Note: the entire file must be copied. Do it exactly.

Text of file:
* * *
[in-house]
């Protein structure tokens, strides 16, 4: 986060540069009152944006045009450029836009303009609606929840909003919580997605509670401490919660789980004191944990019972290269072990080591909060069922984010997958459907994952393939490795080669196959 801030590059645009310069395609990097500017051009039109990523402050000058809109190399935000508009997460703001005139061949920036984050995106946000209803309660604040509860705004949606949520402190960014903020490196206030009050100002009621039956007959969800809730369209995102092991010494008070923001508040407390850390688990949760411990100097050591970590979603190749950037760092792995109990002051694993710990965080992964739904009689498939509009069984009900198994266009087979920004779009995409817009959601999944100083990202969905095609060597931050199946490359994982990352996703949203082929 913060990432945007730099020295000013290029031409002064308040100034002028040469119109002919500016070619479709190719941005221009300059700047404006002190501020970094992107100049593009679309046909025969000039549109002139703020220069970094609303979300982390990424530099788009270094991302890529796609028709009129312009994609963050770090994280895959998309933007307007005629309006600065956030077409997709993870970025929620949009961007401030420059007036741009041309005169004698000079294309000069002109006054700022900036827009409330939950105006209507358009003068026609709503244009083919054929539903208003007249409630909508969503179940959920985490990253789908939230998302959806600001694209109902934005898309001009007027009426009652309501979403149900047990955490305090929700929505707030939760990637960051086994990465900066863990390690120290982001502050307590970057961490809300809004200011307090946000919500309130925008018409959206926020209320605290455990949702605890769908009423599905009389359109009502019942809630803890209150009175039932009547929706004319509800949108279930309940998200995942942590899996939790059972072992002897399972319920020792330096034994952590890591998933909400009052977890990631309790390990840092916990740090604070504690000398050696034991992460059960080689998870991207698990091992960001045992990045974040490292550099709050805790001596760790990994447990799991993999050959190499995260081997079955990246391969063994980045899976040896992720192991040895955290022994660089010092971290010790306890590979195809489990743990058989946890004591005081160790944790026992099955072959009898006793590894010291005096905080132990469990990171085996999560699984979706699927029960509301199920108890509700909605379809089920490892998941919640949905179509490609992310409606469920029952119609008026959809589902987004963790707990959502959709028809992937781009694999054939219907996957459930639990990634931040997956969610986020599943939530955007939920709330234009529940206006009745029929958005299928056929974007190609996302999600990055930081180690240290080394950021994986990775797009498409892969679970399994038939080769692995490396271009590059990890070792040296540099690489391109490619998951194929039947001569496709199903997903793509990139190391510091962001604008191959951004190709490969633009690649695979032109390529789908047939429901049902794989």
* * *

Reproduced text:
[in-house]
């Protein structure tokens, strides 16, 4: 986060540069009152944006045009450029836009303009609606929840909003919580997605509670401490919660789980004191944990019972290269072990080591909060069922984010997958459907994952393939490795080669196959 801030590059645009310069395609990097500017051009039109990523402050000058809109190399935000508009997460703001005139061949920036984050995106946000209803309660604040509860705004949606949520402190960014903020490196206030009050100002009621039956007959969800809730369209995102092991010494008070923001508040407390850390688990949760411990100097050591970590979603190749950037760092792995109990002051694993710990965080992964739904009689498939509009069984009900198994266009087979920004779009995409817009959601999944100083990202969905095609060597931050199946490359994982990352996703949203082929 913060990432945007730099020295000013290029031409002064308040100034002028040469119109002919500016070619479709190719941005221009300059700047404006002190501020970094992107100049593009679309046909025969000039549109002139703020220069970094609303979300982390990424530099788009270094991302890529796609028709009129312009994609963050770090994280895959998309933007307007005629309006600065956030077409997709993870970025929620949009961007401030420059007036741009041309005169004698000079294309000069002109006054700022900036827009409330939950105006209507358009003068026609709503244009083919054929539903208003007249409630909508969503179940959920985490990253789908939230998302959806600001694209109902934005898309001009007027009426009652309501979403149900047990955490305090929700929505707030939760990637960051086994990465900066863990390690120290982001502050307590970057961490809300809004200011307090946000919500309130925008018409959206926020209320605290455990949702605890769908009423599905009389359109009502019942809630803890209150009175039932009547929706004319509800949108279930309940998200995942942590899996939790059972072992002897399972319920020792330096034994952590890591998933909400009052977890990631309790390990840092916990740090604070504690000398050696034991992460059960080689998870991207698990091992960001045992990045974040490292550099709050805790001596760790990994447990799991993999050959190499995260081997079955990246391969063994980045899976040896992720192991040895955290022994660089010092971290010790306890590979195809489990743990058989946890004591005081160790944790026992099955072959009898006793590894010291005096905080132990469990990171085996999560699984979706699927029960509301199920108890509700909605379809089920490892998941919640949905179509490609992310409606469920029952119609008026959809589902987004963790707990959502959709028809992937781009694999054939219907996957459930639990990634931040997956969610986020599943939530955007939920709330234009529940206006009745029929958005299928056929974007190609996302999600990055930081180690240290080394950021994986990775797009498409892969679970399994038939080769692995490396271009590059990890070792040296540099690489391109490619998951194929039947001569496709199903997903793509990139190391510091962001604008191959951004190709490969633009690649695979032109390529789908047939429901049902794989």